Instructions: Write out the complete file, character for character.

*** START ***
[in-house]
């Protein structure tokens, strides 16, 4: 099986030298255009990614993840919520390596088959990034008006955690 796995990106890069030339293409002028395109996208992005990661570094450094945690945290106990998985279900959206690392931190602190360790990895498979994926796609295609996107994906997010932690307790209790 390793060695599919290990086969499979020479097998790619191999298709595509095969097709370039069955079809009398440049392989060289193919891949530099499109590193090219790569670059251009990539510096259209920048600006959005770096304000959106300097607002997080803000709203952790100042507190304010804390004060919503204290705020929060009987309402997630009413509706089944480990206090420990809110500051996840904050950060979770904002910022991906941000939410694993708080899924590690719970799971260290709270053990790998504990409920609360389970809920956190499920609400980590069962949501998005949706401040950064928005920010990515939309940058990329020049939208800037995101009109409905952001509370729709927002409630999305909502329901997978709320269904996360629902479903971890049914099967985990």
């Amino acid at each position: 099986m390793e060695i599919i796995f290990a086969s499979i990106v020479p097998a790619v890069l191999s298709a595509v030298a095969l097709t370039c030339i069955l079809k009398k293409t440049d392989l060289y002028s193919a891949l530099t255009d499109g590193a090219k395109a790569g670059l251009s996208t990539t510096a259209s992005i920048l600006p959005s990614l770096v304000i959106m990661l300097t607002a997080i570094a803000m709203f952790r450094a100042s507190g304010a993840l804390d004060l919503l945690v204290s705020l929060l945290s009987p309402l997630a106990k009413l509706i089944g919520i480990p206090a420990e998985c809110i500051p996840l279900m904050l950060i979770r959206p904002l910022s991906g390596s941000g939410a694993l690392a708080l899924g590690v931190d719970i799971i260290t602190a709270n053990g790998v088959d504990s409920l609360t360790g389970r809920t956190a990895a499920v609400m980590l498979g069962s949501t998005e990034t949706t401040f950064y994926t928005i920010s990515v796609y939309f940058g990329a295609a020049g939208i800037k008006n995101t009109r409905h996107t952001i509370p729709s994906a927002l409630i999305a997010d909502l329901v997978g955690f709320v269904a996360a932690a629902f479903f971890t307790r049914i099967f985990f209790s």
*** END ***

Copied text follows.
[in-house]
């Protein structure tokens, strides 16, 4: 099986030298255009990614993840919520390596088959990034008006955690 796995990106890069030339293409002028395109996208992005990661570094450094945690945290106990998985279900959206690392931190602190360790990895498979994926796609295609996107994906997010932690307790209790 390793060695599919290990086969499979020479097998790619191999298709595509095969097709370039069955079809009398440049392989060289193919891949530099499109590193090219790569670059251009990539510096259209920048600006959005770096304000959106300097607002997080803000709203952790100042507190304010804390004060919503204290705020929060009987309402997630009413509706089944480990206090420990809110500051996840904050950060979770904002910022991906941000939410694993708080899924590690719970799971260290709270053990790998504990409920609360389970809920956190499920609400980590069962949501998005949706401040950064928005920010990515939309940058990329020049939208800037995101009109409905952001509370729709927002409630999305909502329901997978709320269904996360629902479903971890049914099967985990």
């Amino acid at each position: 099986m390793e060695i599919i796995f290990a086969s499979i990106v020479p097998a790619v890069l191999s298709a595509v030298a095969l097709t370039c030339i069955l079809k009398k293409t440049d392989l060289y002028s193919a891949l530099t255009d499109g590193a090219k395109a790569g670059l251009s996208t990539t510096a259209s992005i920048l600006p959005s990614l770096v304000i959106m990661l300097t607002a997080i570094a803000m709203f952790r450094a100042s507190g304010a993840l804390d004060l919503l945690v204290s705020l929060l945290s009987p309402l997630a106990k009413l509706i089944g919520i480990p206090a420990e998985c809110i500051p996840l279900m904050l950060i979770r959206p904002l910022s991906g390596s941000g939410a694993l690392a708080l899924g590690v931190d719970i799971i260290t602190a709270n053990g790998v088959d504990s409920l609360t360790g389970r809920t956190a990895a499920v609400m980590l498979g069962s949501t998005e990034t949706t401040f950064y994926t928005i920010s990515v796609y939309f940058g990329a295609a020049g939208i800037k008006n995101t009109r409905h996107t952001i509370p729709s994906a927002l409630i999305a997010d909502l329901v997978g955690f709320v269904a996360a932690a629902f479903f971890t307790r049914i099967f985990f209790s």